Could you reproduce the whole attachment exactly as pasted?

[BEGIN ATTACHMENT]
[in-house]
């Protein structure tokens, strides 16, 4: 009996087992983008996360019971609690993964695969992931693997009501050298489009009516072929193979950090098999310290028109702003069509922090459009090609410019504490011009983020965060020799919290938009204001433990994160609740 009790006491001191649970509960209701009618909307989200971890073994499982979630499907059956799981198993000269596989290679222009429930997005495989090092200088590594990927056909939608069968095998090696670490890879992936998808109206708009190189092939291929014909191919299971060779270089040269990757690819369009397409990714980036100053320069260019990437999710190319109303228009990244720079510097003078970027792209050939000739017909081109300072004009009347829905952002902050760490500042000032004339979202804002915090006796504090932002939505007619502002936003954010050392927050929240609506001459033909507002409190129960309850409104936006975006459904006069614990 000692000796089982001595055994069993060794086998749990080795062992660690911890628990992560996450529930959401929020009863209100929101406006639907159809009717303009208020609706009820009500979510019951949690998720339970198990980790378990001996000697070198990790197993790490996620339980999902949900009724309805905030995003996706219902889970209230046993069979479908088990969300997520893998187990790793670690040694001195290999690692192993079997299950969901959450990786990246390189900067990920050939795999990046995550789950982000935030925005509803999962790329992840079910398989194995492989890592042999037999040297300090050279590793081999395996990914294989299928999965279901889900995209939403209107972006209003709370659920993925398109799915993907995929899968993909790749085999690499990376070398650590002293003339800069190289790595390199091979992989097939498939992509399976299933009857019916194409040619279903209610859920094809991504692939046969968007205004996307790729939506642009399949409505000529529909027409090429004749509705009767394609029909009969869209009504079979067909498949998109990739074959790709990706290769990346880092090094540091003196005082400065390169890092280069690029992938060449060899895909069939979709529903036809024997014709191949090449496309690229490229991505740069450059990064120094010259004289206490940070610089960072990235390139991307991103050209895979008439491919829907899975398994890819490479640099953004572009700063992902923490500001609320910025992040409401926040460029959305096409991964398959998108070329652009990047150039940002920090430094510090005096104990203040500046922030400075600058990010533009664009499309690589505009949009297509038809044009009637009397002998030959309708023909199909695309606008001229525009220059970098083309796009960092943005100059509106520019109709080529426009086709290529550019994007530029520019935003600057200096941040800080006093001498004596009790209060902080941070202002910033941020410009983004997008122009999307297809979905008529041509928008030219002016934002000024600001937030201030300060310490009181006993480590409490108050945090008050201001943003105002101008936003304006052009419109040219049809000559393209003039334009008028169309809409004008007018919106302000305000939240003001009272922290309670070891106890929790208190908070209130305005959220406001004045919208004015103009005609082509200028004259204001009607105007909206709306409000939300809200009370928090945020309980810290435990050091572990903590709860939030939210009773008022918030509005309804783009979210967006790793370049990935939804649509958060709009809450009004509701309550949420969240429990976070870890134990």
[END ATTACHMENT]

[in-house]
């Protein structure tokens, strides 16, 4: 009996087992983008996360019971609690993964695969992931693997009501050298489009009516072929193979950090098999310290028109702003069509922090459009090609410019504490011009983020965060020799919290938009204001433990994160609740 009790006491001191649970509960209701009618909307989200971890073994499982979630499907059956799981198993000269596989290679222009429930997005495989090092200088590594990927056909939608069968095998090696670490890879992936998808109206708009190189092939291929014909191919299971060779270089040269990757690819369009397409990714980036100053320069260019990437999710190319109303228009990244720079510097003078970027792209050939000739017909081109300072004009009347829905952002902050760490500042000032004339979202804002915090006796504090932002939505007619502002936003954010050392927050929240609506001459033909507002409190129960309850409104936006975006459904006069614990 000692000796089982001595055994069993060794086998749990080795062992660690911890628990992560996450529930959401929020009863209100929101406006639907159809009717303009208020609706009820009500979510019951949690998720339970198990980790378990001996000697070198990790197993790490996620339980999902949900009724309805905030995003996706219902889970209230046993069979479908088990969300997520893998187990790793670690040694001195290999690692192993079997299950969901959450990786990246390189900067990920050939795999990046995550789950982000935030925005509803999962790329992840079910398989194995492989890592042999037999040297300090050279590793081999395996990914294989299928999965279901889900995209939403209107972006209003709370659920993925398109799915993907995929899968993909790749085999690499990376070398650590002293003339800069190289790595390199091979992989097939498939992509399976299933009857019916194409040619279903209610859920094809991504692939046969968007205004996307790729939506642009399949409505000529529909027409090429004749509705009767394609029909009969869209009504079979067909498949998109990739074959790709990706290769990346880092090094540091003196005082400065390169890092280069690029992938060449060899895909069939979709529903036809024997014709191949090449496309690229490229991505740069450059990064120094010259004289206490940070610089960072990235390139991307991103050209895979008439491919829907899975398994890819490479640099953004572009700063992902923490500001609320910025992040409401926040460029959305096409991964398959998108070329652009990047150039940002920090430094510090005096104990203040500046922030400075600058990010533009664009499309690589505009949009297509038809044009009637009397002998030959309708023909199909695309606008001229525009220059970098083309796009960092943005100059509106520019109709080529426009086709290529550019994007530029520019935003600057200096941040800080006093001498004596009790209060902080941070202002910033941020410009983004997008122009999307297809979905008529041509928008030219002016934002000024600001937030201030300060310490009181006993480590409490108050945090008050201001943003105002101008936003304006052009419109040219049809000559393209003039334009008028169309809409004008007018919106302000305000939240003001009272922290309670070891106890929790208190908070209130305005959220406001004045919208004015103009005609082509200028004259204001009607105007909206709306409000939300809200009370928090945020309980810290435990050091572990903590709860939030939210009773008022918030509005309804783009979210967006790793370049990935939804649509958060709009809450009004509701309550949420969240429990976070870890134990």